Our sequence analysis of the GALNS gene, involving gene level, genomic and RT-PCR analyses, suggests that although deep intronic mutations may be individually infrequent, they may be largely responsible for our occasional failure to identify GALNS disease alleles in Morquio A disease; it follows that marked improvements in our knowledge of the splicing machinery will be required before any diagnostic workflow can be regarded as being 100% effective.

Notes

Acknowledgements

We gratefully thank the AMMeC (Associazione Malattie Metaboliche e Congenite, Italia) for technical assistance. We also thank Dr. Marzia Rossato, Functional Genomic Laboratory, Department of Biotechnology, University of Verona, for the whole genome sequencing service.

Funding

BioMarin Pharmaceutical Inc. (USA) grants (2052 and 2616) funded the GALNS whole gene sequencing.

Availability of data and materials

The datasets used and/or analysed during the current study are available from the corresponding author on request.

Authors’ contributions

AC, RTo and MM produced the bio-molecular and bio-informatics results. AM, RG and DNC designed the study. SG, MR, FD, RTa, RP, MS and GP provided clinical data. All authors contributed to the writing of the manuscript, and read and approved the final version.

Ethics approval and consent to participate

According to local ethical guidelines, all nucleic acid samples were obtained for storage and analysis only after the patients’ family members’ written informed consent had been obtained, using a form approved by the local Ethics Committee (Ethics Committee of the Meyer Hospital, Florence, Italy).

Consent for publication

The patients’ family members’ written informed consents contain their permission to publish patient data.

Competing interests

The authors declare that they have no competing interests.

Publisher’s Note

Springer Nature remains neutral with regard to jurisdictional claims in published maps and institutional affiliations.

Supplementary material

12881_2018_694_MOESM1_ESM.ppt (426 kb)
Additional file 1 Figure S3. Sequence analysis of the aberrant mRNA transcript generated as a consequence of the c.899–167 A > G lesion identified in the GALNS gene of Pt1. A. GALNS mRNA sequence and schematic representation of the wild-type splicing event. B. Aberrant mRNA splicing resulting from the intronic c.899–167 A > G transition. (PPT 425 kb)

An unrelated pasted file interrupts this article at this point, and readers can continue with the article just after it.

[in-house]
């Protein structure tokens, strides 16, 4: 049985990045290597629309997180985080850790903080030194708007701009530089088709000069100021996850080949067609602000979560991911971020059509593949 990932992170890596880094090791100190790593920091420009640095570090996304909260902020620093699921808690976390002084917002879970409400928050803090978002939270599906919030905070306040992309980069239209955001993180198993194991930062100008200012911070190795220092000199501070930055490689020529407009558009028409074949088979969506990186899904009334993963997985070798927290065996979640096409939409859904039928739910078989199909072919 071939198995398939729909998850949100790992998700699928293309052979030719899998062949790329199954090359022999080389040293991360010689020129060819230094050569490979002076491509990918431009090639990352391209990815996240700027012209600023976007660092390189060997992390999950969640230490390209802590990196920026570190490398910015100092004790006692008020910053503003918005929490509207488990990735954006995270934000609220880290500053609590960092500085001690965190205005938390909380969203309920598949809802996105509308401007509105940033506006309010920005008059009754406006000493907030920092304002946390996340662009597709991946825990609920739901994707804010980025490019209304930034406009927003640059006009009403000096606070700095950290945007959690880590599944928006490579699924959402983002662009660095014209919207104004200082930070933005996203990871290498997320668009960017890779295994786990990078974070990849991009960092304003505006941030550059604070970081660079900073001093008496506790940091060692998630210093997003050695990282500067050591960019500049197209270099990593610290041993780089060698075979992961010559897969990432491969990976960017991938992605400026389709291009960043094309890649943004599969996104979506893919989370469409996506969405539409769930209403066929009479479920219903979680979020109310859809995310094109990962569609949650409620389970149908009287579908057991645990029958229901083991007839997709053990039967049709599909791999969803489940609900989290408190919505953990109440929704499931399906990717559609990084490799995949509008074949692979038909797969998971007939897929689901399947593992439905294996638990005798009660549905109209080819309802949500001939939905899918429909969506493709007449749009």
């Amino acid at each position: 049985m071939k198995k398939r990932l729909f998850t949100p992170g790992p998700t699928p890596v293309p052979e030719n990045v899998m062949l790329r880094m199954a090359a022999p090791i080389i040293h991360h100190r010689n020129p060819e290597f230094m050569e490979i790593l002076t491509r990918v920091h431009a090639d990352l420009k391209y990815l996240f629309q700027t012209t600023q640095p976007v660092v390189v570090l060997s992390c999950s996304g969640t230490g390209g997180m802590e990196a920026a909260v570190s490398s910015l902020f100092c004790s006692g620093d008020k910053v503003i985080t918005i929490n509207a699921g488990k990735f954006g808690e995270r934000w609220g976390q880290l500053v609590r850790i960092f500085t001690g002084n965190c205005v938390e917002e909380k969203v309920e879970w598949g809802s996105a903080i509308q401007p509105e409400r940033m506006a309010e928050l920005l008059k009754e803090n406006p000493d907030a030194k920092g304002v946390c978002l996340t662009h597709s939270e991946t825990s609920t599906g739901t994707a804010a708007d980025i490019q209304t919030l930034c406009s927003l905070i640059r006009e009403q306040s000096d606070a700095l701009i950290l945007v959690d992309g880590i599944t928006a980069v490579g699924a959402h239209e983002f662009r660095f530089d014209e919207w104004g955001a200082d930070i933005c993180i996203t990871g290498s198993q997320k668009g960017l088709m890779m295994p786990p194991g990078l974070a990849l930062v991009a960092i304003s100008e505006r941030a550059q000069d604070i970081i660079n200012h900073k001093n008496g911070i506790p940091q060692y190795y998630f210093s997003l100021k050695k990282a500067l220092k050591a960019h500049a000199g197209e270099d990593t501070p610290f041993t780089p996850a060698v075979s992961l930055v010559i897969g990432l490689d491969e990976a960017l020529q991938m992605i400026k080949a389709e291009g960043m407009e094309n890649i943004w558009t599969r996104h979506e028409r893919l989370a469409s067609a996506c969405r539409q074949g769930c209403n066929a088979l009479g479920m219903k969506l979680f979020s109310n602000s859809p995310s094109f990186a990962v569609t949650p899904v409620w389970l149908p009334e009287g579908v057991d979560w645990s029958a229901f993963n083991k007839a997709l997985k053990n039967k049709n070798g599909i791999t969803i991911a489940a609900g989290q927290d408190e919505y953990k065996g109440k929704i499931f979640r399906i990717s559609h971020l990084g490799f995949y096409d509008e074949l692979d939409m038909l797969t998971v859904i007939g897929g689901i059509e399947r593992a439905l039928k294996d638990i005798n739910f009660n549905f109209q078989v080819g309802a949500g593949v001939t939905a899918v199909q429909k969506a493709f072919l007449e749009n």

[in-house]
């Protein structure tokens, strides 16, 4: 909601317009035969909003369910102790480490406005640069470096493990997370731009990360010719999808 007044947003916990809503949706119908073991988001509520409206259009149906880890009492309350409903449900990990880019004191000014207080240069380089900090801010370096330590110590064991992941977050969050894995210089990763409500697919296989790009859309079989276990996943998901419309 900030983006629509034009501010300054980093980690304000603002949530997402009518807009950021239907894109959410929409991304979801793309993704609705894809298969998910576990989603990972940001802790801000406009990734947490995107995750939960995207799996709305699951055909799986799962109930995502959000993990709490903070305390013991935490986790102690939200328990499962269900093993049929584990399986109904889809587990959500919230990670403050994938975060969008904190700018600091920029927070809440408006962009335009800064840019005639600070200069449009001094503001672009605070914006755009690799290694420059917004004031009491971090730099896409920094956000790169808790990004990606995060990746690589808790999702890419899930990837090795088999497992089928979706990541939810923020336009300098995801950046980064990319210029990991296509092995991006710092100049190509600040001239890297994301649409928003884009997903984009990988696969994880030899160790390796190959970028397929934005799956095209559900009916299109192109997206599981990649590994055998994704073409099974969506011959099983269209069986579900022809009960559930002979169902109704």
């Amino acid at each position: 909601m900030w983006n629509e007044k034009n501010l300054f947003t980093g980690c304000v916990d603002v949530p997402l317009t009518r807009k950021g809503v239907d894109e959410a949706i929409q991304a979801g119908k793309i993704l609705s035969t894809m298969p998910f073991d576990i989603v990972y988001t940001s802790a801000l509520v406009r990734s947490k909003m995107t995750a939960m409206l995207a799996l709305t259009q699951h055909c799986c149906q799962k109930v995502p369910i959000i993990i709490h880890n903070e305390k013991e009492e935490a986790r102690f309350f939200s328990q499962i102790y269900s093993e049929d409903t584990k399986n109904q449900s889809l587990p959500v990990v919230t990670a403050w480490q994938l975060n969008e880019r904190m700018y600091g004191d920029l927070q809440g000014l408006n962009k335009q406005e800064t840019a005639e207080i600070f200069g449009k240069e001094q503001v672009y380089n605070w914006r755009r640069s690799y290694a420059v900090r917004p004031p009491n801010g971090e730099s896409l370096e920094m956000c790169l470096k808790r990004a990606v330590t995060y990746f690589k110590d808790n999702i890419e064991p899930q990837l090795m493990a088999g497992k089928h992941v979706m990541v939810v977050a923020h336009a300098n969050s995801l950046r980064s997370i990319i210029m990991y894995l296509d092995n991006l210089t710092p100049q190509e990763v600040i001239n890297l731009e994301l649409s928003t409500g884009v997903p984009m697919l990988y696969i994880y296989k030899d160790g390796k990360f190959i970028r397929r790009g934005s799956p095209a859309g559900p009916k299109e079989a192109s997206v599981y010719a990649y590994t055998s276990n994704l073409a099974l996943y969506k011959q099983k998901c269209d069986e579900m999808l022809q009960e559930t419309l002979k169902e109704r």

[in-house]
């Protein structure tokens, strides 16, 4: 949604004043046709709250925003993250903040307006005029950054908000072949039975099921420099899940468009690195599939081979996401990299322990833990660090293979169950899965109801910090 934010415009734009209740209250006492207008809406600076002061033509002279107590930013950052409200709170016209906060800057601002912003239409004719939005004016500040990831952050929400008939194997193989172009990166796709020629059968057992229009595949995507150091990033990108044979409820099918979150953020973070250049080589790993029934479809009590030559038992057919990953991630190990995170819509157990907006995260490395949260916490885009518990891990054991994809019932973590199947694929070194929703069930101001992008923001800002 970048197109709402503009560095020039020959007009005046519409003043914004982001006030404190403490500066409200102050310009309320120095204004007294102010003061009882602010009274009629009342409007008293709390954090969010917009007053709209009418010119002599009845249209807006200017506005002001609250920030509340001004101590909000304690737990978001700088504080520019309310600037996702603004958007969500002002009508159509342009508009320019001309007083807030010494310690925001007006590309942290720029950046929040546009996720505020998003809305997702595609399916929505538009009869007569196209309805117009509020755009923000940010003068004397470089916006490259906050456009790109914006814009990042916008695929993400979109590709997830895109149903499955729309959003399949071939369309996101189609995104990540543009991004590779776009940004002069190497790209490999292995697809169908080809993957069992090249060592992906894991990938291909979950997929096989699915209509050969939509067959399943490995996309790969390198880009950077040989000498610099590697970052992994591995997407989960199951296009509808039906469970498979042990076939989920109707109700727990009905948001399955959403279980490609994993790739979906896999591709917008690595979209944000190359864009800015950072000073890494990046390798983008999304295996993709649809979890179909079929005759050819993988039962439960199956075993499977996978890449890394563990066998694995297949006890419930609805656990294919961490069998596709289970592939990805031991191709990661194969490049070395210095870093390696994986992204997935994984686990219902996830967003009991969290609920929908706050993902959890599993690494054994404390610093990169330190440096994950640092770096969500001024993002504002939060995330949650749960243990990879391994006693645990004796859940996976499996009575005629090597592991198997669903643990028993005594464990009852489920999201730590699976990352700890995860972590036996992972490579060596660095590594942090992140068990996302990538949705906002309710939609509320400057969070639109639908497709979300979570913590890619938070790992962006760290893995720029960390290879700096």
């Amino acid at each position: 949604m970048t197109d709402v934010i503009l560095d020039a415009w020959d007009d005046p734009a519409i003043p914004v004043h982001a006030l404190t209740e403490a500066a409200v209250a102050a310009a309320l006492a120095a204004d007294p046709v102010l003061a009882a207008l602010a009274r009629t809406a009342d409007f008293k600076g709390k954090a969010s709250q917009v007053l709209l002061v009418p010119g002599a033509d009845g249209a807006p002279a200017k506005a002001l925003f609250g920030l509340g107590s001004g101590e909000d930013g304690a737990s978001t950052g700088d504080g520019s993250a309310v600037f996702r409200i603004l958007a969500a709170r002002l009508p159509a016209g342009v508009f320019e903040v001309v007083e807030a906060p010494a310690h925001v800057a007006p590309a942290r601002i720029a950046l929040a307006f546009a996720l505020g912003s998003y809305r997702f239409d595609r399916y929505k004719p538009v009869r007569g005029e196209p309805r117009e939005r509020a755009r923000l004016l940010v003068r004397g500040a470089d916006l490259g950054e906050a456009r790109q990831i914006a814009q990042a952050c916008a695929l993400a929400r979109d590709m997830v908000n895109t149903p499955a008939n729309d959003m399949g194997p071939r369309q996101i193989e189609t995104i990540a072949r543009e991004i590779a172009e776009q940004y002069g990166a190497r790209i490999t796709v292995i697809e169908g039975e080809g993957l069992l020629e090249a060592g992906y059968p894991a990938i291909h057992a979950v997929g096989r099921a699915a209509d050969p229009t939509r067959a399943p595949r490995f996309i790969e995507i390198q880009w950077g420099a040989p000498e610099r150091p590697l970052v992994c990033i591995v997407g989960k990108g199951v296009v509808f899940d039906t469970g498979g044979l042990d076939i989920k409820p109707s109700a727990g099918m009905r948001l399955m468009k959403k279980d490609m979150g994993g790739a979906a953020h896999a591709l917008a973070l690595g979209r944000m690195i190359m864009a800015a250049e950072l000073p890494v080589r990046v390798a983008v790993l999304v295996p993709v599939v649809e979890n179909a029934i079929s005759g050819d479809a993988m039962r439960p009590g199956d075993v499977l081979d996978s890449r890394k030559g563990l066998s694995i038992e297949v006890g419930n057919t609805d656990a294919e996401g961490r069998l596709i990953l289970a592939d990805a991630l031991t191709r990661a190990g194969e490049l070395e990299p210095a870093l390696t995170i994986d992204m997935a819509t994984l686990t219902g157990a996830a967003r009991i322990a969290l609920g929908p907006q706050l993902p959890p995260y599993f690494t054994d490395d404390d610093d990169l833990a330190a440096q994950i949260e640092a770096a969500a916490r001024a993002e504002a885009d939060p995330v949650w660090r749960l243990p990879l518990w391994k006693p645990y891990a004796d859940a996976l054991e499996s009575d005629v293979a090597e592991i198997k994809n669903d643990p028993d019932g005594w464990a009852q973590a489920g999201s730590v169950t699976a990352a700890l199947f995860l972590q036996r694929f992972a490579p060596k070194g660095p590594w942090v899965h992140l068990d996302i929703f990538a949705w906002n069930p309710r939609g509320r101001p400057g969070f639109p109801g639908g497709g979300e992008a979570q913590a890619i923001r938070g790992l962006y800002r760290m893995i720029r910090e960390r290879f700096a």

References

  1. 1.
    Wood TC, Harvey K, Beck M, Burin MG, Chien YH, Church HJ, D’Almeida V, van Diggelen OP, Fietz M, Giugliani R et al: Diagnosing mucopolysaccharidosis IVA. J Inherit Metab Dis 2013, 36(2):293–307.CrossRefGoogle Scholar
  2. 2.
    Nakashima Y, Tomatsu S, Hori T, Fukuda S, Sukegawa K, Kondo N, Suzuki Y, Shimozawa N, Orii T. Mucopolysaccharidosis IV a: molecular cloning of the human N-acetylgalactosamine-6-sulfatase gene (GALNS) and analysis of the 5′-flanking region. Genomics. 1994;20(1):99–104.CrossRefGoogle Scholar
  3. 3.
    O’Leary NA, Wright MW, Brister JR, Ciufo S, Haddad D, McVeigh R, Rajput B, Robbertse B, Smith-White B, Ako-Adjei D, et al. Reference sequence (RefSeq) database at NCBI: current status, taxonomic expansion, and functional annotation. Nucleic Acids Res. 2016;44(D1):D733–45.CrossRefGoogle Scholar
  4. 4.
    Aken BL, Achuthan P, Akanni W, Amode MR, Bernsdorff F, Bhai J, Billis K, Carvalho-Silva D, Cummins C, Clapham P, et al. Ensembl 2017. Nucleic Acids Res. 2017;45(D1):D635–42.CrossRefGoogle Scholar
  5. 5.
    Tomatsu S, Fukuda S, Cooper A, Wraith JE, Ferreira P, Di Natale P, Tortora P, Fujimoto A, Kato Z, Yamada N et al: Fourteen novel mucopolysaccharidosis IVA producing mutations in GALNS gene. Hum Mutat 1997, 10(5):368–375.CrossRefGoogle Scholar
  6. 6.
    Morrone A, Caciotti A, Atwood R, Davidson K, Du C, Francis-Lyon P, Harmatz P, Mealiffe M, Mooney S, Oron TR, et al. Morquio a syndrome-associated mutations: a review of alterations in the GALNS gene and a new locus-specific database. Hum Mutat. 2014;35(11):1271–9.PubMedPubMedCentralGoogle Scholar
  7. 7.
    Tomatsu S, Montano AM, Nishioka T, Gutierrez MA, Pena OM, Tranda Firescu GG, Lopez P, Yamaguchi S, Noguchi A, Orii T. Mutation and polymorphism spectrum of the GALNS gene in mucopolysaccharidosis IVA (Morquio a). Hum Mutat. 2005;26(6):500–12.CrossRefGoogle Scholar
  8. 8.
    Caciotti A, Tonin R, Rigoldi M, Ferri L, Catarzi S, Cavicchi C, Procopio E, Donati MA, Ficcadenti A, Fiumara A, et al. Optimizing the molecular diagnosis of GALNS: novel methods to define and characterize Morquio-a syndrome-associated mutations. Hum Mutat. 2015;36(3):357–68.CrossRefGoogle Scholar